Doctors Lounge - Hematology Answers
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Forum Name: Hematology Topics
Question: Multiple enlarged lymph nodes in groin
|jackie_s84 - Fri Feb 09, 2007 6:27 am||
I am a 22 y.o female who around six months ago noticed two enlarged lymph nodes in my groin on right hand side.
After numerous and numerous tests I underwent blood tests, X-Rays, Urine tests etc and all shown up as normal.
I show no other symptoms, but when I had un ultrasound done of the lymph nodes, the results found that i had actually more than the two I originally found. There is about four on my left hand side in my groin, but not as enlarged as the two on the right.
I underwent a lymph node biopsy with a fine needle three days ago. The surgeon told me that the results came out "unclear" and that they arent sure if they should take one out and test for cancer or leave it a few months.
My problem is that I have had these lumps for months now and no one is giving me an answer. Does this seem like something to worry about? and should i maybe get a second opinion, I just want to put my mind at rest.
Also the lymph nodes have gotten harder over the last month - the surgeon described them as "more prominent" im not sure what that means? Can someone help me??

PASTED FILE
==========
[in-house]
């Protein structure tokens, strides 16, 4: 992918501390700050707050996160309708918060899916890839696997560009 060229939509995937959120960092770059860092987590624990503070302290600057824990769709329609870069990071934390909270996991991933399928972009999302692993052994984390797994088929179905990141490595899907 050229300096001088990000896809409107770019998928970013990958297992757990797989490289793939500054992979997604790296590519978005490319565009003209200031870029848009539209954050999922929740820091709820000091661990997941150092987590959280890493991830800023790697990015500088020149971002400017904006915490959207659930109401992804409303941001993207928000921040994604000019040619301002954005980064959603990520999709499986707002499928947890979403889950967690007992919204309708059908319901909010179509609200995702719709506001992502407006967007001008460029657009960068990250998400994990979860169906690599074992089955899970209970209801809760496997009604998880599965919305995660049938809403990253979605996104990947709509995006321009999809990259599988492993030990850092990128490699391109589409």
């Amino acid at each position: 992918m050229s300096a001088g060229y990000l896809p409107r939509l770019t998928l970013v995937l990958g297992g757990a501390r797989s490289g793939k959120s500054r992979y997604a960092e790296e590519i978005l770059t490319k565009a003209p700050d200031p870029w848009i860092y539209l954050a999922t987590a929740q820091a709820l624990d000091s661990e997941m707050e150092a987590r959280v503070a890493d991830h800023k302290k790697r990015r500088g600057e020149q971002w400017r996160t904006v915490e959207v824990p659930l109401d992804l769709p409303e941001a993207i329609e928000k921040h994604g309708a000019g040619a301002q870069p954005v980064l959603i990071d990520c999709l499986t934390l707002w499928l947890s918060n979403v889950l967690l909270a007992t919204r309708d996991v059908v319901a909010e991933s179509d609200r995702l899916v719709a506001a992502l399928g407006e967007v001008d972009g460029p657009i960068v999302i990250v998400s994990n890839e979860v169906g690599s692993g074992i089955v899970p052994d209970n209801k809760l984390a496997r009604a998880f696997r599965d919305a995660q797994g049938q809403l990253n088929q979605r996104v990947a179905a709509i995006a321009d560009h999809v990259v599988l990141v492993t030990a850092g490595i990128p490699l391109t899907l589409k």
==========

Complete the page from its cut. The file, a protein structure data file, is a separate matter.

|Dr. Safaa Mahmoud - Fri Feb 09, 2007 8:14 am||
The inguinal lymph nodes are situated in the crease between the leg and pelvis (more on the outside of that crease, ie, laterally).
They drain the penis, scrotum, vulva, vagina, perineum, gluteal region, lower abdominal wall, lower anal canal.
Abnormal Lymph node enlargement tends to commonly result from infection / immune response, cancer.
Common causes of enlarged inguinal nodes include infections of the leg or foot, and STDs.
Nodes are generally considered to be normal if they are up to 1 cm in diameter; however, some authors suggest that inguinal nodes larger than 1.5 cm should be considered abnormal
If it is painful or tender this indicate infection or inflammation.
Sometimes, following infection Lymph nodes remain permanently enlarged, though they should be non-tender, small (less the 1 cm), have a rubbery consistency and none of the characteristics described for malignancy (hard, fixed, increasing progressively in size). These are also known as 'Shotty Lymph nodes'.
Of significance, an increase in nodal size on serial examinations.
Routine blood tests include CBC, ESR, LDH, LFT they are helpful in the diagnosis.
Abdomino-pelvic US is recommended.
Lymph node biopsy is preferable to FNAC.
Direct clinical examination is essential.
Keep us updated.
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